The Greeks and Their Riddles

Ancient Greece was a civilization that lasted from around 700 BC to about 600 AD. It spread across Europe and beyond to become one of the most powerful civilizations to ever exist. This civilization was home to many of the greatest men of history including Homer, Socrates, Plato, and Aristotle. A less known fact about these great men of academia is that they loved riddles. Here is a riddle in Homer’s life:

We have what we did not find; what we did find we left behind.

The answer to this riddle is lice. Homer supposedly journeyed to an island called Ios and was posed this riddle by some boys who were just fishing. He then dies while pondering the answer.

For more riddles from Homer and other great Greeks visit Riddles of the Greeks.

For some riddles of your own visit Good Riddles Now’s hard riddle section.


Riddles and Homer

Most people who go through the American schooling system are somewhat familiar with Homer, the Greek poet. He, like most learned people of his time, loved riddles. In fact, it may have been a riddle that killed him. Homer went to an oracle who told him when he went to Ios he would encounter some boys who would tell him a riddle, marking his death. Some say he tripped and died while trying to solve this riddle:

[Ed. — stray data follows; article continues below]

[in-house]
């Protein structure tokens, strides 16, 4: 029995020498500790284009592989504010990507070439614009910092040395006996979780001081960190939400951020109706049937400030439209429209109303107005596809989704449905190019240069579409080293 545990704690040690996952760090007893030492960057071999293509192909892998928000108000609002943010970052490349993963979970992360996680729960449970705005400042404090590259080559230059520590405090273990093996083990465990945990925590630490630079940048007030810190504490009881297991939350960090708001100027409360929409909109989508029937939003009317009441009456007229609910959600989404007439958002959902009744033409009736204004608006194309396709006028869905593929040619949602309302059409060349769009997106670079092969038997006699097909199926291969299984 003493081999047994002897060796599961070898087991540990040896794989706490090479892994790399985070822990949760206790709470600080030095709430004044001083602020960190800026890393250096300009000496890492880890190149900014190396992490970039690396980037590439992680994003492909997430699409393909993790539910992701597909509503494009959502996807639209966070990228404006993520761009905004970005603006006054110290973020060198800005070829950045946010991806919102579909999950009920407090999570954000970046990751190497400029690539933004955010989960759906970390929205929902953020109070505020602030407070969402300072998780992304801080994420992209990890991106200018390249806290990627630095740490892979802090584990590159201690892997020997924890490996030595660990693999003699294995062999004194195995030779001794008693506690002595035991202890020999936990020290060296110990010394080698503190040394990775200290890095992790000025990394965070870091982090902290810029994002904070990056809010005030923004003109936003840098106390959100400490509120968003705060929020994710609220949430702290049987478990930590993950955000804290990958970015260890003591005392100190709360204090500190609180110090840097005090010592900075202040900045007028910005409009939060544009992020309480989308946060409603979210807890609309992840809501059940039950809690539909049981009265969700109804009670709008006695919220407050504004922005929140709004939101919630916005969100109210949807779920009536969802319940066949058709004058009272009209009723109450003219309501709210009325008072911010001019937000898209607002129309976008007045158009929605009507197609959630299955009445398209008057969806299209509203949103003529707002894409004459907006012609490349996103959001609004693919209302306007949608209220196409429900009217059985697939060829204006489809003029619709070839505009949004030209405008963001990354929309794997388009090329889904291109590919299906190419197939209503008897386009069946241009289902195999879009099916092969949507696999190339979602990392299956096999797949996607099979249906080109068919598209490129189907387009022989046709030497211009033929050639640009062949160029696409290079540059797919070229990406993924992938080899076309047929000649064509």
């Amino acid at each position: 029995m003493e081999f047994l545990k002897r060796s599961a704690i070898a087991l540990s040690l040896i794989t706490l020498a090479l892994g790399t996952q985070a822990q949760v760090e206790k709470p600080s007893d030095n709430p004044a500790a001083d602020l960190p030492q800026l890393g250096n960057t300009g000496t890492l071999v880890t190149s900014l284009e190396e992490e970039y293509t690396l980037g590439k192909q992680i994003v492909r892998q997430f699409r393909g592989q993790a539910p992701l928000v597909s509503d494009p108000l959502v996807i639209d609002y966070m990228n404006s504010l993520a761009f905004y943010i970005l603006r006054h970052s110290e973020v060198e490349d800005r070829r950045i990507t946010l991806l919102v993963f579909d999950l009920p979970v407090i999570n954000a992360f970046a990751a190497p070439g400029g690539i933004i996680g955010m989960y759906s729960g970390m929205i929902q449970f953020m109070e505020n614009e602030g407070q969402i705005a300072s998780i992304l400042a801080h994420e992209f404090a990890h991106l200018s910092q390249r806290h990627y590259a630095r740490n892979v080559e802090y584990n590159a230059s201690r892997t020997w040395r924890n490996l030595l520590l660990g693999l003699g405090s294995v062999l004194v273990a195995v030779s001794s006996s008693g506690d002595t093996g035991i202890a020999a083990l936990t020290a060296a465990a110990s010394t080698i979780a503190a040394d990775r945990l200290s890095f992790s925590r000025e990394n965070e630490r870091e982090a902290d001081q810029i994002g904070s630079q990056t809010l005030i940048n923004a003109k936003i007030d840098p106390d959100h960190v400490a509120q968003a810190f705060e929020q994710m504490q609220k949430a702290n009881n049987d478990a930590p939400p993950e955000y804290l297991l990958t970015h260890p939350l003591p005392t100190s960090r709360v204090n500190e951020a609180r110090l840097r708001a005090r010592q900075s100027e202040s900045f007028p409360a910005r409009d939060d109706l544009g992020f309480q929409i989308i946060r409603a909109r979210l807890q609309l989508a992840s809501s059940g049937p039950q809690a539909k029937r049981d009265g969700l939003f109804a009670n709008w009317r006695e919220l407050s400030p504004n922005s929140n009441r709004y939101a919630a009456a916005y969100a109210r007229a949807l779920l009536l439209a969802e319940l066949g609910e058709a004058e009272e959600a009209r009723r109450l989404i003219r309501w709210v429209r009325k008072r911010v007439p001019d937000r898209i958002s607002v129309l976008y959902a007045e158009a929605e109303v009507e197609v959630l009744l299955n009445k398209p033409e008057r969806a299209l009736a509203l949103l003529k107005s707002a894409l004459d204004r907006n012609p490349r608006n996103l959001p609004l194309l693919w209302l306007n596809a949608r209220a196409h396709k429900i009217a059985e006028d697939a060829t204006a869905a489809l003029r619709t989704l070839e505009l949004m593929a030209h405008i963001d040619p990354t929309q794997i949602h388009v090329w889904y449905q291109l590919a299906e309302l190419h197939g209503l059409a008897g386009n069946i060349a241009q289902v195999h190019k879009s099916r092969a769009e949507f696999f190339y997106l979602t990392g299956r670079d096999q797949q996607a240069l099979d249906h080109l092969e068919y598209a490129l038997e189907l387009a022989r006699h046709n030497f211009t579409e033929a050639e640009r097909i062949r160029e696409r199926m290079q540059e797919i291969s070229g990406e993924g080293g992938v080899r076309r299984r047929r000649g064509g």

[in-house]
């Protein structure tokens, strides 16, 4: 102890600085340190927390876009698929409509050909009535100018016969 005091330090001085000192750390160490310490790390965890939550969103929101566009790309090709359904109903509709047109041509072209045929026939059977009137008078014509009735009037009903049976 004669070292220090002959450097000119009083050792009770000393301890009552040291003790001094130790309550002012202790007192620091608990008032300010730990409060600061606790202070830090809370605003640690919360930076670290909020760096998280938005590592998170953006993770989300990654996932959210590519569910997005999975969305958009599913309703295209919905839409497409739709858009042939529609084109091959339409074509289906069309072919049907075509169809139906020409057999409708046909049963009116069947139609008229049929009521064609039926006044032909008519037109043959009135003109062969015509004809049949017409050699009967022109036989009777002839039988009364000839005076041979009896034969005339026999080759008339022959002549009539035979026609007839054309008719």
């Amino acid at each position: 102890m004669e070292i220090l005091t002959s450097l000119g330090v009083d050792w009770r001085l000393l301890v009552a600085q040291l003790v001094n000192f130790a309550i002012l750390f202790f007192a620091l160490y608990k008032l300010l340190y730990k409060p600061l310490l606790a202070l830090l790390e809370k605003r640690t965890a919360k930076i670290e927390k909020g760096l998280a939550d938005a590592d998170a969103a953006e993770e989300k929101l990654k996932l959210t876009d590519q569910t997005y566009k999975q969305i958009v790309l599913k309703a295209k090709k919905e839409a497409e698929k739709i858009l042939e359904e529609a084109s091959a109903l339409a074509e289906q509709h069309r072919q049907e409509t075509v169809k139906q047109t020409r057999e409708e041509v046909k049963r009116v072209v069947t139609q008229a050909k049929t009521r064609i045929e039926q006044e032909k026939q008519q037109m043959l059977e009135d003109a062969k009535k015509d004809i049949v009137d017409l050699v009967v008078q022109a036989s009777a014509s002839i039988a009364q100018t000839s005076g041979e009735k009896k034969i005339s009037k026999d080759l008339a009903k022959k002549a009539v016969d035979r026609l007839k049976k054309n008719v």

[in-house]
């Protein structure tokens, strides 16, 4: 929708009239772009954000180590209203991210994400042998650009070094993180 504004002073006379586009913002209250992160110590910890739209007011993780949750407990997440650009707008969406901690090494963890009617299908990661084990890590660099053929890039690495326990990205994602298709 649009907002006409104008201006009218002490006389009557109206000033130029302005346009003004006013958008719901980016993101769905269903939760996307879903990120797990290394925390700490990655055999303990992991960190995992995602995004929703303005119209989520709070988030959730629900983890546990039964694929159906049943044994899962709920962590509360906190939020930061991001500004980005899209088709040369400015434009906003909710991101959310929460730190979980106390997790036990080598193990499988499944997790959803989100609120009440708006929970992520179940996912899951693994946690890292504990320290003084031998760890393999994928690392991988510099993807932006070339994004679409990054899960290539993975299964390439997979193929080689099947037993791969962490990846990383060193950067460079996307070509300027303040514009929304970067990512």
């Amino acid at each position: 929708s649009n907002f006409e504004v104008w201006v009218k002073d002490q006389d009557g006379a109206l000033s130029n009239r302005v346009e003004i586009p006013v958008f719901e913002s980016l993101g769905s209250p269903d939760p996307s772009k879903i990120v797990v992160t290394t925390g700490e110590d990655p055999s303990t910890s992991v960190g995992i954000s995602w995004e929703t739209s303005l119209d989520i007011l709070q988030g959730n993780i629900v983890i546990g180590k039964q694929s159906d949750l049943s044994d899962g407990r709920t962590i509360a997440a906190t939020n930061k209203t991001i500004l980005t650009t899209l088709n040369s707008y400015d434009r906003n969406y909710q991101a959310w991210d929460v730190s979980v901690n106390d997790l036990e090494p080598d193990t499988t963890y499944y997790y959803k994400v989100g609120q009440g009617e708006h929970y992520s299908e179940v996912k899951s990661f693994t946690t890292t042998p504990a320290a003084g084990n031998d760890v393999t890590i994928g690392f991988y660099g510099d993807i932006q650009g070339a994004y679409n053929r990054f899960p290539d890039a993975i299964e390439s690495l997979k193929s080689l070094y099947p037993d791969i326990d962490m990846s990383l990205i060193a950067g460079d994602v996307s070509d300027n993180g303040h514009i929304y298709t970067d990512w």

We have what we did not find; what we did find we left behind.

Some boys who were fishing posed this riddle to him, but the true answer to the riddle is lice. Another famous riddle associated with him is the riddle of the Sphinx, a riddle posed to a character in Homer’s epic the Odyssey:

What is that which in the morning goeth upon four feet; upon two feet in the afternoon; and in the Evening upon three?”

The answer to this common riddle is man.

For more information about Homer and his riddles visit Riddles of Homer.

For some more great riddles visit Good Riddles Now’s good riddles section.

Riddles from Socrates

The father of philosophy, Socrates, was also a man of riddles. The most popular one comes from the Oracle of Delphi. The Oracle is asked by a man:

Is anyone wiser than Socrates?

The Oracle answers simply with “no!” This becomes a riddle for Socrates and he must find out why this Oracle said he is the wisest person since he knows that he is not. Eventually he comes to the conclusion that his wisdom comes from the fact that he can admit that he does not always know the answer, unlike other wise men.

For more about Socrates and his riddles visit Riddle of Socrates.

For a few great riddles of your own visit Good Riddles Now’s hard riddles section.

A Moon That Isn’t Seen Isn’t There

Even Albert Einstein couldn’t wrap his head around some philosophical concepts. He asked one of his peers approximately the following:

Do you really believe that the moon does not exist if nobody is looking at it?

This is a very interesting riddle because it lends itself to be inspected as a question of philosophy and science. If something can not be perceived, does it exist? 

For a complete answer to this riddle visit the Wikipedia page.

For some more great riddles visit Good Riddles Now.